I've been reading from Indiana Circuit Rider Days and found pages 75-76 interesting to compare to our time. I'm retaining the spelling as found online, but trust you will get the gist of it:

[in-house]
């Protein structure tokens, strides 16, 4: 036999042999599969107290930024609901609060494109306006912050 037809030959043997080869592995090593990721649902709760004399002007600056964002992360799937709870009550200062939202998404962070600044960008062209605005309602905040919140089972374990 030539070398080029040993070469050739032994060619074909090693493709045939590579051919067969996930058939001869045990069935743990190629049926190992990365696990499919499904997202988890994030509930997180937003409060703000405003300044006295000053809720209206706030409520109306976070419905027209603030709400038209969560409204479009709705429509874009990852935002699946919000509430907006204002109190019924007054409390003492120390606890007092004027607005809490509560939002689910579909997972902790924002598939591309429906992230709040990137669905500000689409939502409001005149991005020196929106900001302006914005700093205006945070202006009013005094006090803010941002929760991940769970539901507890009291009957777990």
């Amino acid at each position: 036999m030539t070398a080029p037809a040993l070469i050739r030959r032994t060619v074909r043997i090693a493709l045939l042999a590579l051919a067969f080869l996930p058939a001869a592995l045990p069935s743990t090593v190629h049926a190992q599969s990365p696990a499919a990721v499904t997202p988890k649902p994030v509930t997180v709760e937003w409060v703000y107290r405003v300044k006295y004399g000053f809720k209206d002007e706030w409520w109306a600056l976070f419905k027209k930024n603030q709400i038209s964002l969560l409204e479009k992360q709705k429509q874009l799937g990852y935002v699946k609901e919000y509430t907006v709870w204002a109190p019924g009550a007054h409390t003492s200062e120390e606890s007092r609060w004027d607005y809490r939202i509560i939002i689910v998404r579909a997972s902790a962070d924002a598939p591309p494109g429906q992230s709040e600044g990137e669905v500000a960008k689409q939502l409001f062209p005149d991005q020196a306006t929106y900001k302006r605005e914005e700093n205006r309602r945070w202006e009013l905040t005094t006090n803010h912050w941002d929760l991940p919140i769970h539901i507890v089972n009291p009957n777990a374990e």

The preachers with fev/ exceptions, came to the con- ference cloathed in home-spun, and all of them except a few who lived along the Ohio river came to the con- ference on horse back, and most of them were seedy when they arrived. ''Many had come from a month's tussle with the ague, and some of them kept up the shake habit every other day during conference." Dur- ing the latter part of the conference session a resolu- tion was introduced requesting that the preachers re- turn to the original plainness of dress, and that they be requested to wear either the round breasted or plain frock coats. The reason for this resolution, was the fact that John S. Bayless having married a well-to-do woman of Vincennes, had come to conference wearing his wedding suit, which was tailor made and in the height of fashion; the pants tight with narrow falls; the coat was "pigeon tailed" and the hat a stove-pipe, the whole giving the wearer a unique appearance in a Methodist conference of that period in Indiana.^""' But more and more after this conference the preachers dressed as they pleased, though this motion was passed without a dissenting vote, and a few years later a similar resolution was introduced, and passed. One of the important parts of a Methodist confer- ence's business is the examination of character. Not only were those just entering the conference examined, in this regard, but each year the characters of every member of the conference had to be "passed." Espe- cially were those, who were up for admission into full connection, given a careful examination. One case which came before the conference of 1839 was espe- cially interesting. The young man under considera- tion was William J. Forbes, who was just closing his second year as a probationer, and therefore if he was found deserving he might be admitted. The committee on his studies gave a very complimentary report. He was good on everything, and very good on several. Finally the Presiding Elder, under whom he had been traveling, reported that this young man was a very good preacher, and the people liked to hear him. He also reported that he read a great deal and understood what he read, but he said, no one is converted under his preaching. At this juncture up jumped James Havens, and asked, "Does he make anybody mad?" To this the Elder replied, "O no ! He is a sweet tempered man, everybody loves him." "Then Fm opposed to him," said Havens. "A man under whose preaching nobody is converted and nobody made mad is not fit for a Methodist preacher." In spite, however, of James Havens' opposition Forbes was admitted, for, said the Bishop, "A young man that reads a great deal and understands what he reads and preaches well, and that everybody loves, is a safe case."''*'